With the support of their loved ones, communities and care teams, countless Veterans have learned to manage their mental health symptoms and thrive. Veterans often come through mental health treatment with a renewed sense of self, purpose and hope. But not every Veteran seeks the care that could help them heal, manage their symptoms or adjust to the new reality of civilian life.
To encourage Veterans to reach out for support, during Mental Health Month every May, VA amplifies its messages that therapy can work and that it’s OK to seek help. As part of this year’s observance, visitors to MakeTheConnection.net/mental-health-month will find stories of Veterans who are proud of the advances they have made through mental health treatment.
Each featured Veteran’s story completes the thought, “Today I Am …” For example: Today, Laura, who served in the Navy, is proudthat with personal dedication and professional care, she gained a clear perspective to address her eating disorder, substance misuse and sexual trauma.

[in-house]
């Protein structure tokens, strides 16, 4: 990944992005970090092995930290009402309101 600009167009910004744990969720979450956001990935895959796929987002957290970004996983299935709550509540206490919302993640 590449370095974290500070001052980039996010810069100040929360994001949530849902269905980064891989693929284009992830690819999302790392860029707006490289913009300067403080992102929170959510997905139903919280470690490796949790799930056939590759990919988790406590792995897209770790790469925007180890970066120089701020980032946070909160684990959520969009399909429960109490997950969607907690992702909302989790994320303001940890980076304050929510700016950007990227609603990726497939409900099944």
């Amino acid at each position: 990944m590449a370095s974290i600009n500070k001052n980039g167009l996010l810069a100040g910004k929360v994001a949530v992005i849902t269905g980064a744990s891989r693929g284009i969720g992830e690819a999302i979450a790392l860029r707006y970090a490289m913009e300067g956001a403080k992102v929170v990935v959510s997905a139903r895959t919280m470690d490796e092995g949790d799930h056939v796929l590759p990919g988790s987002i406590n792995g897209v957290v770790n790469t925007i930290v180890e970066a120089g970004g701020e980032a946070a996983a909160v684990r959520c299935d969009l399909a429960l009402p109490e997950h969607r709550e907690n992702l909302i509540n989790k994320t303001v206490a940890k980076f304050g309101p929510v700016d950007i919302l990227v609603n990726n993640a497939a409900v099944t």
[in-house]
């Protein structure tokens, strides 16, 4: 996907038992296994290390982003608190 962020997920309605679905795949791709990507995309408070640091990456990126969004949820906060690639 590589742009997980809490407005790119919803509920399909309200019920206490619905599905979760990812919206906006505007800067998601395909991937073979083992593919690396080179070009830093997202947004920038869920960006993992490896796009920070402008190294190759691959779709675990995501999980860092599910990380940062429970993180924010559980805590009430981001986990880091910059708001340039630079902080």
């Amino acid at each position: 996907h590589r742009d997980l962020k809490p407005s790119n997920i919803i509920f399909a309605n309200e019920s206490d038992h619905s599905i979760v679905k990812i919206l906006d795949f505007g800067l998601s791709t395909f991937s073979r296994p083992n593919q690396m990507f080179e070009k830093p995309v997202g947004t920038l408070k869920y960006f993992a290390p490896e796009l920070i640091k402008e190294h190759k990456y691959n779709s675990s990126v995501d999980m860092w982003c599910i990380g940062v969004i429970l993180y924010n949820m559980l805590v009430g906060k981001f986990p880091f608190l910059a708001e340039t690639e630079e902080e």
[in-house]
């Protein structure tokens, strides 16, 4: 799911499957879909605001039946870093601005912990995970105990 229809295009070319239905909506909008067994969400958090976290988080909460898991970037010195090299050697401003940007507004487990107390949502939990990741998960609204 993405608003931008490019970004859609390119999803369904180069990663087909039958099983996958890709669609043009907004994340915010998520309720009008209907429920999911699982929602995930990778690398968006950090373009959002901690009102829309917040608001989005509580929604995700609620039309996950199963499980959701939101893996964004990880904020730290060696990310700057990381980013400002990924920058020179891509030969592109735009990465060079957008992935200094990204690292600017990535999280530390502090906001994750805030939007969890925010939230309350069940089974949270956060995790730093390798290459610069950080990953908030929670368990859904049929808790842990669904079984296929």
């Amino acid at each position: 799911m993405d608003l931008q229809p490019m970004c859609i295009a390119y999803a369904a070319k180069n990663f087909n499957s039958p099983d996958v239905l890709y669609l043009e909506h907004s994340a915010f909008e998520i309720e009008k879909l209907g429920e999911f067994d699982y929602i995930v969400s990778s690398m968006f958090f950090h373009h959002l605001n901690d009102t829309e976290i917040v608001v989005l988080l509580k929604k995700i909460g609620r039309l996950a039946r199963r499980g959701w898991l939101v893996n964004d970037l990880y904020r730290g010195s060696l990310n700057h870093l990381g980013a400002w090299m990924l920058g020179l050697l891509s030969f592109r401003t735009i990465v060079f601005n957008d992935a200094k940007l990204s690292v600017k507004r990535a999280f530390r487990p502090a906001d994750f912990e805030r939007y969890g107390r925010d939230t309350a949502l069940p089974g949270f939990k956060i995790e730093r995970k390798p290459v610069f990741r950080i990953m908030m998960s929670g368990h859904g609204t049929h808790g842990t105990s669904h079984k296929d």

“My sobriety today means … I can wake up with a clear head — that I can be proud of myself,” Laura says.
Another Veteran, Mike, tried to handle the effects of his trauma alone after serving in the Marines. When that didn’t work, he started therapy, where he found a supportive and healing community among fellow Veterans. Since then, Mike earned a master’s degree in social work so he can help Veterans and first responders. Today, he is part of something meaningful and bigger than himself.
“There’s a lot of us out here who’ve been through this,” Mike says. “And there’s a lot of us who’ve gotten to the other side.”
During Mental Health Month, visit MakeTheConnection.net/mental-health-month to hear real Veterans tell their stories about what made the difference in their mental health journeys and how treatment has changed their lives and outlooks.